FCA Motor Finance Report Published
We have recently seen that the long-anticipated Financial Conduct Authority Motor Finance Review has been published, gathering huge attention from the motoring industry.
As many predicted, a spotlight was shone on PCP (Personal Contract Purchase).
The review highlighting that in 60% of the market, as much as £300m is being overcharged to customers by dealerships every year. This is done by inflating interest payments to obtain higher commissions for the business.
The FCA, or Financial Conduct Authority, is the independent regulatory body for the UK Financial Sector. Formerly known as the Financial Services Authority (FSA), the FCA led review reveals that the PCP format is too complex and lacks transparency for customers; something the FCA has been combatting since it’s inception 6 years ago, following the PPI scandal.
An estimated 90% of all new cars sold through dealerships are on a PCP contract - this allows the customer to rent the vehicle for an allotted amount of time, with a final “balloon payment” to be made to secure ownership of the vehicle.
Due to this huge swing in favour of PCP contracts, claims firms that are coming down from their wave of PPI business, will surely be looking to grab onto this scandal in order to keep momentum.
The FCA investigation has found that across a 4-year term, the average customer was overpaying by around £1,100 in interest.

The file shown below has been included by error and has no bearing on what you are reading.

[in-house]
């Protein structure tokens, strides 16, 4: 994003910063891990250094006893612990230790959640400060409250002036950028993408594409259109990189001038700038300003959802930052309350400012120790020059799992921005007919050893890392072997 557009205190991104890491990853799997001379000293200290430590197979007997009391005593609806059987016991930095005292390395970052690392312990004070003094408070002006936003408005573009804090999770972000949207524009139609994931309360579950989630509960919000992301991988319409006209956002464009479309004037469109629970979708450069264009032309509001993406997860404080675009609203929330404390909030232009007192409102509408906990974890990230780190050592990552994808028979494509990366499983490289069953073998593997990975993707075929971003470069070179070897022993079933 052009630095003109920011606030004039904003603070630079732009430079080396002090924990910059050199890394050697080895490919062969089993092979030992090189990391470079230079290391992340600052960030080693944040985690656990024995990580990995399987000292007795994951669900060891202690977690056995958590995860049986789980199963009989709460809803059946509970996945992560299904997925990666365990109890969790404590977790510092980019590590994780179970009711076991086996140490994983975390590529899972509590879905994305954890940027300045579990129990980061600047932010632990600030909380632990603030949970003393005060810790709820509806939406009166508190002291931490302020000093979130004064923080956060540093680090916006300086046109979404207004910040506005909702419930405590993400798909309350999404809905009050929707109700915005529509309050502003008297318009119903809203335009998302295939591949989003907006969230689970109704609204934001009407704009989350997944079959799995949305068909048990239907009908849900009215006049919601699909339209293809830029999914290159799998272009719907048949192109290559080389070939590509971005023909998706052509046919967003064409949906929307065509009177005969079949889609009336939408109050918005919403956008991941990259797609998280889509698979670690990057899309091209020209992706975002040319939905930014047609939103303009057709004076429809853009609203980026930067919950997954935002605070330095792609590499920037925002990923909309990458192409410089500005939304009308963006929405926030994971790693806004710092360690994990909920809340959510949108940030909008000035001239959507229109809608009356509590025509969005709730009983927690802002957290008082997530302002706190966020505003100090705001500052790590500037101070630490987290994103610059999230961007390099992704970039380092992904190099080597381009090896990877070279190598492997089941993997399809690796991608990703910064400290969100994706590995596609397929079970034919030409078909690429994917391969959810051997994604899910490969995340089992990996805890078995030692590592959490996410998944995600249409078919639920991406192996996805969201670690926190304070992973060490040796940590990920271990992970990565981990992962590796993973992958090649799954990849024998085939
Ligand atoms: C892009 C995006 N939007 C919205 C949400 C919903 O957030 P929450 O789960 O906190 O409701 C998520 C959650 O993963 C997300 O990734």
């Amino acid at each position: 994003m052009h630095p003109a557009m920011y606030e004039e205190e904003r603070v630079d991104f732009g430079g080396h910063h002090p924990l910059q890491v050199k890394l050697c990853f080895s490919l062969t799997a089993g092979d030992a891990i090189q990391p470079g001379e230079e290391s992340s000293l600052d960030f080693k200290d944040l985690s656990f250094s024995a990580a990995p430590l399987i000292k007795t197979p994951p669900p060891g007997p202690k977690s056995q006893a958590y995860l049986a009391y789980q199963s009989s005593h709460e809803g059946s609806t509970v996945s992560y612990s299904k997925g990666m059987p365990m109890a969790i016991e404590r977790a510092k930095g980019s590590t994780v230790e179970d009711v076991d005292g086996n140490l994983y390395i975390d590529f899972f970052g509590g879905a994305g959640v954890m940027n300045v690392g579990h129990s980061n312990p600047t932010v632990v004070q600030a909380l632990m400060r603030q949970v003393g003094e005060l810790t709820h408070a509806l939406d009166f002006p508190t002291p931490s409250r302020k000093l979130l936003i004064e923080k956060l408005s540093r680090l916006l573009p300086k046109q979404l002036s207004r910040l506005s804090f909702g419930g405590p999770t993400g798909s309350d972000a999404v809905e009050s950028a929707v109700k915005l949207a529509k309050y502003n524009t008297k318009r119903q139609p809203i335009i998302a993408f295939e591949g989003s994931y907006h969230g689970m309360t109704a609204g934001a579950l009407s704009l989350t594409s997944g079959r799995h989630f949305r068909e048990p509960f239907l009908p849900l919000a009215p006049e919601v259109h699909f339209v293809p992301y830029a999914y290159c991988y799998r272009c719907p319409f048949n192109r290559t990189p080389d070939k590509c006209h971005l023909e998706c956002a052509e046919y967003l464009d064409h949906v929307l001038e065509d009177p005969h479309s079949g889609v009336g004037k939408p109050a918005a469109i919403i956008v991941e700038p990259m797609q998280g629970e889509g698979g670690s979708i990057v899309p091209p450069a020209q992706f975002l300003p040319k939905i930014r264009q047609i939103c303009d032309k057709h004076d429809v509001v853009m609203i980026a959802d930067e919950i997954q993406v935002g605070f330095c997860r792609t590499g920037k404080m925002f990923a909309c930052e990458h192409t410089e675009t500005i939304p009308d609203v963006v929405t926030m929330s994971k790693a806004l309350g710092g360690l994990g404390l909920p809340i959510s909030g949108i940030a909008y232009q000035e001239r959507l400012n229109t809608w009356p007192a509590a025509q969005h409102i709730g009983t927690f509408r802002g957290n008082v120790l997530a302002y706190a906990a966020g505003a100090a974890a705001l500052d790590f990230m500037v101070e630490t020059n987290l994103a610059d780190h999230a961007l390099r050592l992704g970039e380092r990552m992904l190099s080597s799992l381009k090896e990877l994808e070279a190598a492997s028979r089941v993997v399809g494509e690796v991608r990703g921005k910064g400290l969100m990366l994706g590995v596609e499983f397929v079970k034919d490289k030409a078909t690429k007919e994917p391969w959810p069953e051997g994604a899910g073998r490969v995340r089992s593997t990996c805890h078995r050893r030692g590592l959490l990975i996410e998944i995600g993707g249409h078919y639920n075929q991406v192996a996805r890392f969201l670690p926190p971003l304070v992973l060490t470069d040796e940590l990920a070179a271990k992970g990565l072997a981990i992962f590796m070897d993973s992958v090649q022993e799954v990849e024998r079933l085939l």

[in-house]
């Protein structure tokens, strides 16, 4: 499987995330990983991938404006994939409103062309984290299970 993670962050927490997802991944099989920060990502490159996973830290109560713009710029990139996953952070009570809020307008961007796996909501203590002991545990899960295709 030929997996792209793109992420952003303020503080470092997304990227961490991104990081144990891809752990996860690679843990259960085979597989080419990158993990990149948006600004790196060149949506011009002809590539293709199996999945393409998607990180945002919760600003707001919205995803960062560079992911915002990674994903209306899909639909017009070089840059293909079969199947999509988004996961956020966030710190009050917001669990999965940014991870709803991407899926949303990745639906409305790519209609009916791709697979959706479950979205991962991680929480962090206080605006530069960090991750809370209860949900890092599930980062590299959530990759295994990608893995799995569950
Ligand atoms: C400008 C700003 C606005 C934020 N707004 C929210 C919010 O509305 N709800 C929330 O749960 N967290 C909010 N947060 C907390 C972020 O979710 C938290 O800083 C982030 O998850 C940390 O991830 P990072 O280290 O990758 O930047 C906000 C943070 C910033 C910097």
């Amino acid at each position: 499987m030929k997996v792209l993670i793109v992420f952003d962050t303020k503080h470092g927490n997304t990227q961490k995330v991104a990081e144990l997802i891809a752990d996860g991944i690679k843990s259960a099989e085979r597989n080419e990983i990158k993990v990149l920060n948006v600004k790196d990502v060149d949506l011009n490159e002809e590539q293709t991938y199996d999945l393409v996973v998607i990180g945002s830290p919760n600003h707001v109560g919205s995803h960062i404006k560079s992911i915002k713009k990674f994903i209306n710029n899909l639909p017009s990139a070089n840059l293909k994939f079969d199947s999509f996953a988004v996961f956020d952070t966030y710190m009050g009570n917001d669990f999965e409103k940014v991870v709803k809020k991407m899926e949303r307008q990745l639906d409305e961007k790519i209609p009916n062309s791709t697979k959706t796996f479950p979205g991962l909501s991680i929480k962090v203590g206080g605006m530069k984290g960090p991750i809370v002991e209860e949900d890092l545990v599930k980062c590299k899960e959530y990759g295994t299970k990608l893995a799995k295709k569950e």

Then at the end of the agreement, the customer would find themselves in negative equity with an inflated balloon payment still to be paid.
Alternative research has also shown that customers can save an average of over £4,000 with leasing, compared to a PCP agreement.
What Does This Mean?
This all means that in the upcoming wake of the likely bad press around PCP agreements, we can expect to see many more customers looking at PCH (or Personal Contract Hire) as a viable financing option for their new cars.
It would also mean that the FCA and the BVRLA (British Vehicle Rental and Leasing Association - the governing body for leasing and rental companies) will have to further scrutinise current practices, no doubt resulting in much more transparent services for the consumer.
Whilst it is commonly accepted practice for companies to earn commission on contract agreements, the complexities of these agreements - between lenders and suppliers - are likely to become the target for the aforementioned scrutiny and impending clarification measures.
Much like the banks and insurance companies have strived to do in the wake of the PPI scandal, the motoring industry will be forced to take huge steps in obtaining the public’s trust - amidst a wave of PPI-style claims and uncertainties associated with Brexit.
We have always believed that the PCH model to be the clearest and simplest form of vehicle acquisition and it is likely that more companies will follow suit - or be left amongst the rubble.
Regardless of the magnitude of this in the national news, our sector will - and must - change.